Better Connect with Your Kids in Less Than 20 Minutes a DayAug 03, 2021
Do you struggle to stay present and connected to your kids when you are with them? I can’t necessarily speak for the Dads, but as a Mom I know that I typically have a constant running list in my head of things. Things that need to be done at work, things that need to be done at home, the schedules for the kids and who has to be where and when, the menu for dinners this week and what needs to be picked up at the grocery store, the list goes on and on.
We would like to think that the lists in our head help us stay on top of things, but they are like a never ending hamster wheel going in our brain that just creates lots of noise.
This came up in a coaching session with a Mom this week who feels less connected to her kids now that she is back to work after maternity leave. She said that she liked herself better as a Mom when she was on maternity leave because she felt she stayed better connected and more present. Now that she’s back to work the noise in her head from everything she is juggling has gotten louder and louder.
As parents, what can we DO to lessen the noise when we want to spend quality time with our kids so we can really connect with them? Well, I’m going to break it down and give you a couple of different strategies so you can be more present and with your kids.
First, it starts with YOU making a commitment to BE more intentional and mindful about the relationship that you’re building with your child. I love the mindfulness paradigm developed by Dr. Shauna Shapiro (link: https://drshaunashapiro.com/) which focuses on Intention, Attention, and Attitude.
Start with INTENTION: Decide that you are taking the next 20 minutes to completely focus on your child and set the intention that you will release the noise for the next 20 minutes so you can stay 100% focused on your child and really connect with them.
Next is ATTENTION: Give your child all of your focus and attention, and work on staying present.
Final step is ATTITUDE: Approach your time with your child with an attitude of curiosity. Instead of directing the time with them, just be curious and see how it unfolds and what they choose to talk about.
Second, let your child decide what they would like to do and what they would like to talk about for the 20 minutes. Kids have so little power over what goes on in their lives, try to give them the power to decide exactly what they want to do. Who knows what they will want to do? Keep your attitude of curiosity to see what comes up for them.
Third, employ Active Listening. Active Listening is the process of listening attentively while someone else speaks, paraphrasing and reflecting back what is said, while withholding judgment and advice. Try to listen and repeat back part of what your child says with a questioning inflection.
Example: Your child says “they made me play this game today at school.” You would just repeat back “they made you play this game today?” Your child might say, “yes, and I didn’t want to.” And then you would respond “you didn’t want to?” And then keep going with the questions.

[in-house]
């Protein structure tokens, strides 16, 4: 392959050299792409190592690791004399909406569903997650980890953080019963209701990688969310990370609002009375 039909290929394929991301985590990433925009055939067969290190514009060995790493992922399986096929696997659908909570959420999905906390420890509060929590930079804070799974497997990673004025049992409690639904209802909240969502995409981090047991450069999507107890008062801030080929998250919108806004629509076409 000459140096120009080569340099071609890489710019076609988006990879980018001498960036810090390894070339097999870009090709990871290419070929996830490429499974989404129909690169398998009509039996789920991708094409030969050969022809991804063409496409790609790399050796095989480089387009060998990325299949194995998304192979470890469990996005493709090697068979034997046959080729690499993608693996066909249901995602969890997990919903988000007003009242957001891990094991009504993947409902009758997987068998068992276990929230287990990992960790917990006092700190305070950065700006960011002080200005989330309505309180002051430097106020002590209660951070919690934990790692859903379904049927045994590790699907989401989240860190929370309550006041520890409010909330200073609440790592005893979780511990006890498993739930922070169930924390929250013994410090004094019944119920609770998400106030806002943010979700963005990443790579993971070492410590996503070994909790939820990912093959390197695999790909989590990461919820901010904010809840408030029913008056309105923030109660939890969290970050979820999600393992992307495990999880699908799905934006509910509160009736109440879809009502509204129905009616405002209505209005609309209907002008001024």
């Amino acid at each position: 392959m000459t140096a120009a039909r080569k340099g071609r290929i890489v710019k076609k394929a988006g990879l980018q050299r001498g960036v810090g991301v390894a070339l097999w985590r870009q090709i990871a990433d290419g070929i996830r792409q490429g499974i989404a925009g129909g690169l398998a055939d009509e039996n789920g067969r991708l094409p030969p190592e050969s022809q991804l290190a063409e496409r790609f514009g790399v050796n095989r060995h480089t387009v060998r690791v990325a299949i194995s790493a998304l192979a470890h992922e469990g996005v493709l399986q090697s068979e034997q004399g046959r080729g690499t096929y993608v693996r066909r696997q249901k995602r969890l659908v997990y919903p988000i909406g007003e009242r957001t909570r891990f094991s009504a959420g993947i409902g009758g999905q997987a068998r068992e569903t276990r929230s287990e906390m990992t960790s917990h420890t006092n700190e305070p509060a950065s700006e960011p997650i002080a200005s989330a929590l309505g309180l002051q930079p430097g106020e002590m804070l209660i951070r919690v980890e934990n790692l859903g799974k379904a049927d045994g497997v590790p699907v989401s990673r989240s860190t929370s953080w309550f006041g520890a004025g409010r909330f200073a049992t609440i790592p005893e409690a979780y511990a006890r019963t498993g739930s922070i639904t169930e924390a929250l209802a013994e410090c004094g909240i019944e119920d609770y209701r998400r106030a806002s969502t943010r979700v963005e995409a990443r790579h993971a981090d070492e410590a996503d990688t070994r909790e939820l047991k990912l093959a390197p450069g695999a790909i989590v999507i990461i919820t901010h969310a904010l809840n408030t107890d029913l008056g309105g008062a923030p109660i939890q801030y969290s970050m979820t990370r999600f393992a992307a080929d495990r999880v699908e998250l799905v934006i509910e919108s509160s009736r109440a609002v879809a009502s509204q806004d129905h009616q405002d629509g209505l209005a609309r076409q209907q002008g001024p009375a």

The idea is that with active listening you are not judging anything that your child says, nor are you giving your child any advice on how to handle things or what to do. You are allowing your child to process and work through anything that might have come up for them that day without feeling any judgment from you. You stay curious to see what they might come up with on their own.
Active Listening involves attention, attitude, and adjustment. We’ve already talked about attention and keeping all of your focus on your child, and having an attitude of curiosity to see how it all unfolds since you will be letting your child direct the time. Adjustment means that you change, adapt and adjust your mannerisms, to provide visual clues that you are listening and engaged with what your child is telling you.
Intentionally practicing active listening will actually help you stay more present because you will be focused on giving clues back to your child that you are listening. In the process you are creating a judgment free space for your child for them to feel safe and to share, creating a stronger connection with them over time.
The key to all of this is consistency and doing this on a regular basis. It’s not about the quantity of time that you are spending with your children, it’s the quality of the time that makes the difference. When you practice active listening and let your child direct this quality time you will likely be amazed at what you learn about your child and how it improves your connection with them.
This strategy is part of my Mindful Parenting Toolbox.
Kids don't come with a parenting manual, and we can all use support at times! If you want to up your parenting game… that’s where I come in. I teach parents brain-based parenting tools and strategies so they become intentional and confident parents raising resilient and emotionally intelligent kids. Unlike other parenting courses and books, I use proven coaching and teaching methods to help parents stop second-guessing, have more positive interactions, and confidently coach their kids to understand and navigate their feelings for optimal emotional health for life. Go to melpeirce.com/consult to book a free discovery call today!
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